Not entirely changing the subject, there are many who argue that history repeats itself in great cycles as civilisations rise and fall. You only have to think of Oswald Spengler, Arnold Toynbee and others whose ideas on metahistory have alternately frustrated and amused historians with their various attempts to find “real” cyclical patterns. McKillip is also interested in cycles where older, darker ideas may surface from time to time and threaten the status quo. In some respects, this is always a good thing. Societies can grow stagnant and need a revitalising stimulus to wake them up and send them dancing into the future. Except this brings us back to the more black-and-white issue of who has the better right to provide that stimulus. Someone with the power of a Hitler can rouse a nation from its torpor and send it on its way to war. Such destructive impulses are not desirable yet, if they arise through a manipulation of the discourse in a democracy and the ideas gain power through the ballot box, who is to say the nation has found the wrong voice singing the wrong tune.
Here McKillip plays the game of showing us a “modern” and an “older” world facing the same challenge. Obviously, it’s in the interests of the modern world to learn what happened in the earlier cycle, but history is a slippery set of interpretations pretending to be facts. When your primary historical sources are the verses and poetry of the bards, how reliable can the historical record be? Oral traditions, even when written down, are notorious for speaking truth in both what is said and in what is not said. Listening to the silences between the lines is the most difficult of arts to learn.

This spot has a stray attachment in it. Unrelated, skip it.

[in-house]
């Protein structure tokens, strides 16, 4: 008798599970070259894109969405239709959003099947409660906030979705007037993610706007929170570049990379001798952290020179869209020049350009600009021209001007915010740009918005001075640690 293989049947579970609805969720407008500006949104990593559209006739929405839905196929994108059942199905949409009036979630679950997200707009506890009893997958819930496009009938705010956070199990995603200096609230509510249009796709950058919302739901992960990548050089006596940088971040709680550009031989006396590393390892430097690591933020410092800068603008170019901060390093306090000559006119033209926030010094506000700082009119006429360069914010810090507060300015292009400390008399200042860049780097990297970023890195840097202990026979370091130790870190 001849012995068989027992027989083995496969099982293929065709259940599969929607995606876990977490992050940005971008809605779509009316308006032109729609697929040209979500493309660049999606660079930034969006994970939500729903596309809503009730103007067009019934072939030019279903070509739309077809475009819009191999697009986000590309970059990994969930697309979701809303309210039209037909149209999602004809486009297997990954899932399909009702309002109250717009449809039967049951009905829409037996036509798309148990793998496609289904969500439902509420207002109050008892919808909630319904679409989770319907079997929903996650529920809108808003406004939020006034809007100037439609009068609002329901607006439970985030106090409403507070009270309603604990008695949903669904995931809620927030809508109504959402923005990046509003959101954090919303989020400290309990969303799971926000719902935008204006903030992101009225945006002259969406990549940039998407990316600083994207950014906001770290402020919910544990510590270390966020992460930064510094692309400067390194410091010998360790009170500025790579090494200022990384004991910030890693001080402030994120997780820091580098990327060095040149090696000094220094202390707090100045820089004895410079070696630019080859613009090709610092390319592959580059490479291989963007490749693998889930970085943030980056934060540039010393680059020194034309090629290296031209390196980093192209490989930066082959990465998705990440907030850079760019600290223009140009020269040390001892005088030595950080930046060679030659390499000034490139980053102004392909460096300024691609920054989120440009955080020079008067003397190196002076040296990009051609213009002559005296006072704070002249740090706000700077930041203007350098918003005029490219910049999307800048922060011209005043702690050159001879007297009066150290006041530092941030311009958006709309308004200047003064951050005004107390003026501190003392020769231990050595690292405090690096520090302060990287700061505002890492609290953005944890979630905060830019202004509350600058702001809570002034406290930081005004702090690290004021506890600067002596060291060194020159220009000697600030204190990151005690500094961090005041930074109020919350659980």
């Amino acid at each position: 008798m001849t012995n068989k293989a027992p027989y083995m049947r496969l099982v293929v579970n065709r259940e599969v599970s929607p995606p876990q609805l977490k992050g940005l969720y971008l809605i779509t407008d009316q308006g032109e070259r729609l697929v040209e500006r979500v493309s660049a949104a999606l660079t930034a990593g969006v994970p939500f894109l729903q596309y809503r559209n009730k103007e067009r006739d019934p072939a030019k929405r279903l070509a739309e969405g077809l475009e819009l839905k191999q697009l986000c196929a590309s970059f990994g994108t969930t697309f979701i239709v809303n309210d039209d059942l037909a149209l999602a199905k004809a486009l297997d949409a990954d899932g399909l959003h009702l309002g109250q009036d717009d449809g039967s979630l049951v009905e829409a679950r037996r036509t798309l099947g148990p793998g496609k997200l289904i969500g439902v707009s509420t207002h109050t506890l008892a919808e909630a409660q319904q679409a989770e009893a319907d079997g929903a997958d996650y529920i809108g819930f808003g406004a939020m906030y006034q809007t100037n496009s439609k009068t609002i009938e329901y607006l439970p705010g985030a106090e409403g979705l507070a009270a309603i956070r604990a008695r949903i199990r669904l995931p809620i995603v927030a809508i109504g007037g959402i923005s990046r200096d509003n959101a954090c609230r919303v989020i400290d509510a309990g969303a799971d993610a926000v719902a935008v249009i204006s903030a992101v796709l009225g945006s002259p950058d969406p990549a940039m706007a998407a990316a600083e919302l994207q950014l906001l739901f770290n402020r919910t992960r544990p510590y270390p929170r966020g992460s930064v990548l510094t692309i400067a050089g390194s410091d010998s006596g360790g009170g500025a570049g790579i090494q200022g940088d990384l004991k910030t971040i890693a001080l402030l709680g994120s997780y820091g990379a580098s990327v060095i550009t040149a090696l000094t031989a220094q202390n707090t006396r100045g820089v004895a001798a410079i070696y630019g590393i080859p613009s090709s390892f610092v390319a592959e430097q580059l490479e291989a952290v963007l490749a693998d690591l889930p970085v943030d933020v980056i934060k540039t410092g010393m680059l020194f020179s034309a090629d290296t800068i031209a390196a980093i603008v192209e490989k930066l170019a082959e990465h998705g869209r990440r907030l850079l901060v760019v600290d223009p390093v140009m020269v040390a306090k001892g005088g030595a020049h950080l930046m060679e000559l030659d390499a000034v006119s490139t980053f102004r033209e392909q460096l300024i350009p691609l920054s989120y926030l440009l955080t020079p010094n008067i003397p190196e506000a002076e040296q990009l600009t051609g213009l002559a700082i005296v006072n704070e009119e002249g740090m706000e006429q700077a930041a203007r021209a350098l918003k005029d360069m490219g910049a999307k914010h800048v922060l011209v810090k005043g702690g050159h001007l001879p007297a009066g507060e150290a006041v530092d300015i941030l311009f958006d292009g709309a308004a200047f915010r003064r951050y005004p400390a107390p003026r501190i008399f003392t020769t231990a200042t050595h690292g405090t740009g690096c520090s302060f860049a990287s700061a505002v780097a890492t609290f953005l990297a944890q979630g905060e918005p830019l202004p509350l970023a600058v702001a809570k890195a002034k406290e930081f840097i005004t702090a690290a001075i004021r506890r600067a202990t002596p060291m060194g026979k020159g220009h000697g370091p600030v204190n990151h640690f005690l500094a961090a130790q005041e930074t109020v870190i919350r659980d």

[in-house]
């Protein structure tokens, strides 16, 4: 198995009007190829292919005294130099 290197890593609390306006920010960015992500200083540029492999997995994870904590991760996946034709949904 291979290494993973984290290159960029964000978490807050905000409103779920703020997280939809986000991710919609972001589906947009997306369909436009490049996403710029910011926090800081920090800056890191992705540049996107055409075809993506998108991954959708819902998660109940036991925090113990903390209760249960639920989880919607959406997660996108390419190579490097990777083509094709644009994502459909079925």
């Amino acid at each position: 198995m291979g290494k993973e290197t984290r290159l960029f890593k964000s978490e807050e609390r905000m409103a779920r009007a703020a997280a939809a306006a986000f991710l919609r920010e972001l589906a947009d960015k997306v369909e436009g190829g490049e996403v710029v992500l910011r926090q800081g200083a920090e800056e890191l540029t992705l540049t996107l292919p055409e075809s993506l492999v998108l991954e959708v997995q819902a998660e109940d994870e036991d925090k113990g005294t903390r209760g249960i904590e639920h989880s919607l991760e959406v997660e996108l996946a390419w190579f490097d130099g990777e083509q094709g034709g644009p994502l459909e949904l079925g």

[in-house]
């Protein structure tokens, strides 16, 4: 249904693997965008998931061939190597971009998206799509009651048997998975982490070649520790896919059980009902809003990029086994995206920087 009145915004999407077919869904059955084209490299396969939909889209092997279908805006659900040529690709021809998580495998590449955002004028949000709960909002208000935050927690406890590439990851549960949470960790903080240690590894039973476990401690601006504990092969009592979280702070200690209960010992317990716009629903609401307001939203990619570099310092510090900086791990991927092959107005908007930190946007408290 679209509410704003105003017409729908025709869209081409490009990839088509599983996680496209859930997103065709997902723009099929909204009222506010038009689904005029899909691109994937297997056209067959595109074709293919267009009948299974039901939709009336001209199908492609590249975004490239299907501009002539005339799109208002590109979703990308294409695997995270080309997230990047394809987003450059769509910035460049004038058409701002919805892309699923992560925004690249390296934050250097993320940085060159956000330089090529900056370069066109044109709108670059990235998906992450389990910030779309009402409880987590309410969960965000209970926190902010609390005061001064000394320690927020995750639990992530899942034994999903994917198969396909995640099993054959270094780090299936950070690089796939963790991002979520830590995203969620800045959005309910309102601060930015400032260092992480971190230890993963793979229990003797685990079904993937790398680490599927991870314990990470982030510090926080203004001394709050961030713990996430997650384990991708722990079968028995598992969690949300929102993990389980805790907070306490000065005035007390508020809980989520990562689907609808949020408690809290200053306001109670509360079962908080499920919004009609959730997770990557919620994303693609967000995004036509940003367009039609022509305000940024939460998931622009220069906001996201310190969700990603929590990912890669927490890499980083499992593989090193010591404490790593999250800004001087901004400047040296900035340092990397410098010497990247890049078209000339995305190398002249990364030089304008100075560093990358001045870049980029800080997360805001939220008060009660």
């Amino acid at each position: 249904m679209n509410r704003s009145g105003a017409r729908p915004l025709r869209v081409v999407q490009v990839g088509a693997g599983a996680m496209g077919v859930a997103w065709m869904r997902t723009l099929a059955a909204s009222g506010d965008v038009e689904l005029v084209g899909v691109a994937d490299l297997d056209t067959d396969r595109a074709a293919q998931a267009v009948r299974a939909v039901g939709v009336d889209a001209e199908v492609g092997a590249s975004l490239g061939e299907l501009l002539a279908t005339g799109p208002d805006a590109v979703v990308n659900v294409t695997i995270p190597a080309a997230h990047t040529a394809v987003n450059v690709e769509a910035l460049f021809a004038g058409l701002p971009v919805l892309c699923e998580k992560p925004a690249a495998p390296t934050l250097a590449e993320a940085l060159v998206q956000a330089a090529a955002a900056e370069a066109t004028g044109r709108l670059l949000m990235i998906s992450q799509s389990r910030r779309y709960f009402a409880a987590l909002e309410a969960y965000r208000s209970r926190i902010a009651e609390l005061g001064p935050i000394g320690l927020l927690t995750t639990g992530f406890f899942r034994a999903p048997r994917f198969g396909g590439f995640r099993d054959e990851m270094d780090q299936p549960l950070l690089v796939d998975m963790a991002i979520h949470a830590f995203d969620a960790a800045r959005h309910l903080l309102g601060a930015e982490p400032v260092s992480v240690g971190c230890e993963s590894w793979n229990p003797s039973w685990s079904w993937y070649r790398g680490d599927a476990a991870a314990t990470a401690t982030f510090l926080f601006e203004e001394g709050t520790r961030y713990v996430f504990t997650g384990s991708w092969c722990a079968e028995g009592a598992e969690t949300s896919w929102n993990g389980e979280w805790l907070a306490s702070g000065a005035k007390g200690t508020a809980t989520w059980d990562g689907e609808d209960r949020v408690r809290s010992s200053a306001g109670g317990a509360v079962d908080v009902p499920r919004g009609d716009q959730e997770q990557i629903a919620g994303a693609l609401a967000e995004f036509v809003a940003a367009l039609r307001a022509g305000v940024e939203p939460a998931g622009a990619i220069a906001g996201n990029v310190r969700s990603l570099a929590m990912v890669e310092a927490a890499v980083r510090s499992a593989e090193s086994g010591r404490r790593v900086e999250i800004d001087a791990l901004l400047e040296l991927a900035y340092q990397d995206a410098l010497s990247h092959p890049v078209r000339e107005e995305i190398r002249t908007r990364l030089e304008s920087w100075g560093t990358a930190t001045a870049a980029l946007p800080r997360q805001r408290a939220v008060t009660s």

All in all, The Bards of the Bone Plain is a wonderful piece of writing, managing to combine mastery of some sophisticated ideas from semiotics with the language of casual poetry written down as prose. It’s everything you would expect from Patricia McKillip. She shows consummate mastery of the form we call fantasy, telling a tale of universal significance to those of us who can decode its meaning for today. Perhaps it’s about love. Or does the spirit of the land somehow need to renew itself, reminding itself that individuals move on in the material quality of their lives but, when grouped together, essentially stay the same as people. Or perhaps the message is that time eventually heals all wounds. I think it’s for every reader to make up his or her mind. Whatever you decide, the process of arriving at the end of this delightful book is like drinking a rich, full-bodied wine, full of subtle flavours and heady fermentation. The Mayo Clinic and other medical authority voices on human health declare red wine in moderation is good for the heart. So lay in several bottles of McKillip and live a longer, more healthy life.
As a final thought, the jacket artwork for this book produced by Kinuko Y Craft is rather fine. Take a moment to browse through the gallery of recent work and you will see some beautifully fey work.